This week’s big Republican news is the rapid coalescence of Republican elected officials and other party elites behind the candidacy of Senator Marco Rubio, long the smart-money favorite for the “Establishment lane” of the GOP nomination contest. To use the phrase made famous in The Party Decides, the 2008 book summing up the conventional wisdom on the subject, it’s clear that “the party” has “decided” for the Floridian. Which has led to speculation about why it took the party so damn long.
In today’s Washington Post, Daniel Drezner argues that party elites assumed they’d have total control over the outcome of the nominating contest, and that belief undermined their incentive to do anything about Donald Trump until it was too late. So he half-seriously blames political scientists for the sluggishness of the stop-Trump movement. In response to Drezner, Nate Silver suggests on Twitter that the party didn’t “decide” because it wasn’t united, and Jeb Bush’s presence in the race kept anyone else from becoming the Establishment choice.
I’ve got a third theory: In what was until quite recently an enormous GOP presidential field, the emergence through winnowing of not one but two candidates who were anathema to party elites created an unprecedented situation. That reality took some time to sink in, but once it did, elites began stumbling over one another to endorse Rubio. Imagine the situation at this point in 2012 if not only had Rick Santorum and Newt Gingrich won all of the initial contests but also had been favored in every public poll of states further down the road. And those guys weren’t half the heretics that Trump and Cruz have become. It bears repeating and underlining that Donald Trump is regularly and contemptuously defying the main domestic- and foreign-policy orthodoxies of the GOP, as Ted Cruz with every breath accuses party elites of systematically and deliberately betraying the conservative cause. Each of these candidates alone is arguably the most anti-Establishment (credible) GOP candidate in history; together they represent an existential threat.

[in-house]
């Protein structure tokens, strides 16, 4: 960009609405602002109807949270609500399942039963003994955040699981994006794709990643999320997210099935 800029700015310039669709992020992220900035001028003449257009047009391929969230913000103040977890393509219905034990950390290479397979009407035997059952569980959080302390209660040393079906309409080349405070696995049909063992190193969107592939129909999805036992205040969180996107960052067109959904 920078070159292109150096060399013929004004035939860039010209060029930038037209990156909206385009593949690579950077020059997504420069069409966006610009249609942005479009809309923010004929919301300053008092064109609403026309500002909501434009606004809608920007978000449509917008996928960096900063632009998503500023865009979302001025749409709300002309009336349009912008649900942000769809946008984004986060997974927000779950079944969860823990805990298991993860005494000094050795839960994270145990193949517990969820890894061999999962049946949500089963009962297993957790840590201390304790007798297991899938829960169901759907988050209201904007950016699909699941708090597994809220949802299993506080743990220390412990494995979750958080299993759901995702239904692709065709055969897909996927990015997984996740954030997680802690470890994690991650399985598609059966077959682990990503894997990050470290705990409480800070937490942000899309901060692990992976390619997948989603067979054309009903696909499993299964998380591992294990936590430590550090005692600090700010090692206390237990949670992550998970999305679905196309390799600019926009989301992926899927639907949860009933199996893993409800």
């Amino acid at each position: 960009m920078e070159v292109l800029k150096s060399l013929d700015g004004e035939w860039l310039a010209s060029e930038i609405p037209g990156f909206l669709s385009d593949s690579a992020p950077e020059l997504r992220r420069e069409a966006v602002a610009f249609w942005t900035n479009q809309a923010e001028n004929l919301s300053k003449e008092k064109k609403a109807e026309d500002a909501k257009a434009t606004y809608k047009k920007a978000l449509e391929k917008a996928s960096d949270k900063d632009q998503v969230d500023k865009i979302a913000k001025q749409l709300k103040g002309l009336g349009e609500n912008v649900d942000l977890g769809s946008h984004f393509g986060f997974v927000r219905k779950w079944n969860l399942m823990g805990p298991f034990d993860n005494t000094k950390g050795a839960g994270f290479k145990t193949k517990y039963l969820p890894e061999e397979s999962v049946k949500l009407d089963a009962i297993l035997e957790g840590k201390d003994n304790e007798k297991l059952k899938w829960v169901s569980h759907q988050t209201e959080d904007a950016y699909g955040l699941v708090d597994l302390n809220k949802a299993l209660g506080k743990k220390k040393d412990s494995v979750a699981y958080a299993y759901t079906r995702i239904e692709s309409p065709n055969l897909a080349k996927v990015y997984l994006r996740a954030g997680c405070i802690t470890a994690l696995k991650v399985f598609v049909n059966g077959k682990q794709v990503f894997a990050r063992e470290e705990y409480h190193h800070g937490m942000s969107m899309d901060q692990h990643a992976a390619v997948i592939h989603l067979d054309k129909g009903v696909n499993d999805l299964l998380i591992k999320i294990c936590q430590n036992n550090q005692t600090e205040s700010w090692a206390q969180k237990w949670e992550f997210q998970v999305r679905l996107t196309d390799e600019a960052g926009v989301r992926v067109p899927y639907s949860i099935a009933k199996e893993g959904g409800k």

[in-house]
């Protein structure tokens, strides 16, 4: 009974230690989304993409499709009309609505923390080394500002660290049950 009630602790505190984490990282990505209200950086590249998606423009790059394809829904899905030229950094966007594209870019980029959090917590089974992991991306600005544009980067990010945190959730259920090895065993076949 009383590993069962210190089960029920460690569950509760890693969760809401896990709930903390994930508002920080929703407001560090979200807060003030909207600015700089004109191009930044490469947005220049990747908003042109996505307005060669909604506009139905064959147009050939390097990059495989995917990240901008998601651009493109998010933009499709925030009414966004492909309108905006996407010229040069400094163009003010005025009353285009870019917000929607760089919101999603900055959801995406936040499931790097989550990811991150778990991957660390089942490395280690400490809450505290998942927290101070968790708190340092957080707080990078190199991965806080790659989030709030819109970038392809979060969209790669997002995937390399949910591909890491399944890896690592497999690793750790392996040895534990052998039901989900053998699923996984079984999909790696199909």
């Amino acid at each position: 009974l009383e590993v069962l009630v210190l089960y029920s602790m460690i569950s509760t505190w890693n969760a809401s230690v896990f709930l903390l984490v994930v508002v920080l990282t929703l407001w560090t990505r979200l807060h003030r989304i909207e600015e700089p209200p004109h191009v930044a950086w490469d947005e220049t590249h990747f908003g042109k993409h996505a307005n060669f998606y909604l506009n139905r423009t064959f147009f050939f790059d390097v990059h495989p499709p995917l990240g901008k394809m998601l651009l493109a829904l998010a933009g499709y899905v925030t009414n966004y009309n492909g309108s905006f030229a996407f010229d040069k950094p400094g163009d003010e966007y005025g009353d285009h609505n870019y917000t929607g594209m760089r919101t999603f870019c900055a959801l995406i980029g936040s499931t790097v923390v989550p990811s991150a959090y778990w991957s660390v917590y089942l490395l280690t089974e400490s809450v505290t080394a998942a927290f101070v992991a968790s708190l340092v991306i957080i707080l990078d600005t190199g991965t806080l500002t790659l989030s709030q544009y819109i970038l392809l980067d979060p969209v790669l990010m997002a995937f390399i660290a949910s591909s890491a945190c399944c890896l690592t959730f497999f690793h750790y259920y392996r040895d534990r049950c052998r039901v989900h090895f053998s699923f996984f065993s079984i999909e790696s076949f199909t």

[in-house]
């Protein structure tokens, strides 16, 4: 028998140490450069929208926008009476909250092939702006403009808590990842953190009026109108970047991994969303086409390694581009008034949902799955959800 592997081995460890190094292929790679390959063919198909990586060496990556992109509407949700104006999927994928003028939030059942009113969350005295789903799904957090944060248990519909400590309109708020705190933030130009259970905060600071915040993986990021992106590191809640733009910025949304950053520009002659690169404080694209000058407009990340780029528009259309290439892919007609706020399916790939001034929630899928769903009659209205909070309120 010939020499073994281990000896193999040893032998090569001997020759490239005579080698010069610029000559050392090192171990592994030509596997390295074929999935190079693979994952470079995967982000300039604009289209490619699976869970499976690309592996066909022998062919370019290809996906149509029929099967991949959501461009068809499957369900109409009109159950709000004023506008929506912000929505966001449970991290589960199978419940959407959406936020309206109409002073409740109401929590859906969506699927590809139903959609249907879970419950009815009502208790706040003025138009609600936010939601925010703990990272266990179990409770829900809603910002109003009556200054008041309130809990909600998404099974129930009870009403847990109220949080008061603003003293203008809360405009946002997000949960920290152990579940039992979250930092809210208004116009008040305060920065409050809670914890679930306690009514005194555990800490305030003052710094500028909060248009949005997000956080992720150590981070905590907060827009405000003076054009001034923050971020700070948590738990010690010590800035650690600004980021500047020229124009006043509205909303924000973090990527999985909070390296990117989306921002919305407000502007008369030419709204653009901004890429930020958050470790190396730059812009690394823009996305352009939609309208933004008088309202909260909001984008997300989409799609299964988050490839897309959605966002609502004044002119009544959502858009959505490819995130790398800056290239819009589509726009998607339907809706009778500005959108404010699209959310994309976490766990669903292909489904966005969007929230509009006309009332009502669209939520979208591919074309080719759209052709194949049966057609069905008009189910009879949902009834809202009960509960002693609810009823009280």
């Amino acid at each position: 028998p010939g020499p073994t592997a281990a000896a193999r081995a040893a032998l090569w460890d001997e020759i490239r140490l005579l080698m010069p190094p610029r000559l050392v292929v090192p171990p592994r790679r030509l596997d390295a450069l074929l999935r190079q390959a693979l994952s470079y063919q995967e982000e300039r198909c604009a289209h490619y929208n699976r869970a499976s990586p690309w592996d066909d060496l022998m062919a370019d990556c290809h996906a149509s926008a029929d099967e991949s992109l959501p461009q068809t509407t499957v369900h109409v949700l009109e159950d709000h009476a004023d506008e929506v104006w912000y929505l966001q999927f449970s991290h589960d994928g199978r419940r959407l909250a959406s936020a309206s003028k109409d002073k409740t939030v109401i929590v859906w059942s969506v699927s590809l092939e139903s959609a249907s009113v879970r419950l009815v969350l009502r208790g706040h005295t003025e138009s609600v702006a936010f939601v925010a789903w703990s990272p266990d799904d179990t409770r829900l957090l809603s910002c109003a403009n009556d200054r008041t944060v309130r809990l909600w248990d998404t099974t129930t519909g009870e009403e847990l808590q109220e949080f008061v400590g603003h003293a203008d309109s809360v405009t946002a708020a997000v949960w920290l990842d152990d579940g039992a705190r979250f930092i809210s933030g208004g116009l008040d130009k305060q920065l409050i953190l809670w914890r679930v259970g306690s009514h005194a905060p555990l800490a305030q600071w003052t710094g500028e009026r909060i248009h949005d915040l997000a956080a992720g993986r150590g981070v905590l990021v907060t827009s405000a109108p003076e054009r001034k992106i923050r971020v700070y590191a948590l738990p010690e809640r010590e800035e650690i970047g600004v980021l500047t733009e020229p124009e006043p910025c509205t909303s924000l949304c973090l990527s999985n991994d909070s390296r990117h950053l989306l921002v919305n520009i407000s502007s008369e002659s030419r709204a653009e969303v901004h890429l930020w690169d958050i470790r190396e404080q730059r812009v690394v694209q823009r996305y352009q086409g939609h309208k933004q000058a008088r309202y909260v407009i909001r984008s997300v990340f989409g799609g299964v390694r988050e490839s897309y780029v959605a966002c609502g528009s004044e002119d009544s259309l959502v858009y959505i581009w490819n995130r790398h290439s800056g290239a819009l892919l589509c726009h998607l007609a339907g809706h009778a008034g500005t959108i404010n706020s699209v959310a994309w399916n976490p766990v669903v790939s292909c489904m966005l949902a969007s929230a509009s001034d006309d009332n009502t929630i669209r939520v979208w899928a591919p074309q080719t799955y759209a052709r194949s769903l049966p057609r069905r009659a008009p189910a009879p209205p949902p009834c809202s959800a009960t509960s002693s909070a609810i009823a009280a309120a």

Sure, there were earlier signs that this could happen, dating well back into 2015. But party elites were probably the most avid consumers of dismissive attitudes toward Trump in particular and more generally toward the relevance of the entire invisible primary in which Trump and Cruz flourished. Belief in a Jeb Bush comeback didn’t expire until the night he suspended his campaign.
Indeed, the biggest threat now to the myth of the deciding party isn’t so much Trump or Cruz as the dubious value of all these endorsements for Rubio. Is an Establishment this feckless really going to lift its final choice to the nomination? Without question, if Rubio wins in Cleveland the political-science community will feel vindicated and many elected officials will walk tall. But it’s not clear they will deserve the credit.